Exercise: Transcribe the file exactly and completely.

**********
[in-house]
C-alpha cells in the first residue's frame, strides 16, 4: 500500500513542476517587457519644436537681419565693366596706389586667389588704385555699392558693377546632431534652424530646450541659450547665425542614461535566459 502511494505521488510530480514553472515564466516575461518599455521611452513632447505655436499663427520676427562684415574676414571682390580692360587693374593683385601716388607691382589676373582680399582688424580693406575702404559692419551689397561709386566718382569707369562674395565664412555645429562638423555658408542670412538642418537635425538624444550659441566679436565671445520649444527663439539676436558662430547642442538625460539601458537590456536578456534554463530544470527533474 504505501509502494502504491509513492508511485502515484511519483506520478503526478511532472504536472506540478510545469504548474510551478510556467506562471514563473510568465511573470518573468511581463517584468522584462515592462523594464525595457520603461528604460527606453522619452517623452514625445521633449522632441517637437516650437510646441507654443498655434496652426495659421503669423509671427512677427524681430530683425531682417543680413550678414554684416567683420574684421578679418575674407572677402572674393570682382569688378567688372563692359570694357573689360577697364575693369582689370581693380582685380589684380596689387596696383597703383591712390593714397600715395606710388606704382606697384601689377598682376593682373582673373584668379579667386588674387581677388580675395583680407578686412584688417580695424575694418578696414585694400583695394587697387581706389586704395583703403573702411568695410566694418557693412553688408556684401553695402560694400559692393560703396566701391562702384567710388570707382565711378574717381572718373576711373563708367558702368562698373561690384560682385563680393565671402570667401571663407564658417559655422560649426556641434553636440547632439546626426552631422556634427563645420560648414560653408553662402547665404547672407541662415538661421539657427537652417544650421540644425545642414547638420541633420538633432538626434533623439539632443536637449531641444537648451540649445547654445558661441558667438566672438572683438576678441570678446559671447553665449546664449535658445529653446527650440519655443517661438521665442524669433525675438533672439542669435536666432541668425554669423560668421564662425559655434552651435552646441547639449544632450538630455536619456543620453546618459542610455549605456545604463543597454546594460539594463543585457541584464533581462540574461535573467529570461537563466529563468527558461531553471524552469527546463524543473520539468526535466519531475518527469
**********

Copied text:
[in-house]
C-alpha cells in the first residue's frame, strides 16, 4: 500500500513542476517587457519644436537681419565693366596706389586667389588704385555699392558693377546632431534652424530646450541659450547665425542614461535566459 502511494505521488510530480514553472515564466516575461518599455521611452513632447505655436499663427520676427562684415574676414571682390580692360587693374593683385601716388607691382589676373582680399582688424580693406575702404559692419551689397561709386566718382569707369562674395565664412555645429562638423555658408542670412538642418537635425538624444550659441566679436565671445520649444527663439539676436558662430547642442538625460539601458537590456536578456534554463530544470527533474 504505501509502494502504491509513492508511485502515484511519483506520478503526478511532472504536472506540478510545469504548474510551478510556467506562471514563473510568465511573470518573468511581463517584468522584462515592462523594464525595457520603461528604460527606453522619452517623452514625445521633449522632441517637437516650437510646441507654443498655434496652426495659421503669423509671427512677427524681430530683425531682417543680413550678414554684416567683420574684421578679418575674407572677402572674393570682382569688378567688372563692359570694357573689360577697364575693369582689370581693380582685380589684380596689387596696383597703383591712390593714397600715395606710388606704382606697384601689377598682376593682373582673373584668379579667386588674387581677388580675395583680407578686412584688417580695424575694418578696414585694400583695394587697387581706389586704395583703403573702411568695410566694418557693412553688408556684401553695402560694400559692393560703396566701391562702384567710388570707382565711378574717381572718373576711373563708367558702368562698373561690384560682385563680393565671402570667401571663407564658417559655422560649426556641434553636440547632439546626426552631422556634427563645420560648414560653408553662402547665404547672407541662415538661421539657427537652417544650421540644425545642414547638420541633420538633432538626434533623439539632443536637449531641444537648451540649445547654445558661441558667438566672438572683438576678441570678446559671447553665449546664449535658445529653446527650440519655443517661438521665442524669433525675438533672439542669435536666432541668425554669423560668421564662425559655434552651435552646441547639449544632450538630455536619456543620453546618459542610455549605456545604463543597454546594460539594463543585457541584464533581462540574461535573467529570461537563466529563468527558461531553471524552469527546463524543473520539468526535466519531475518527469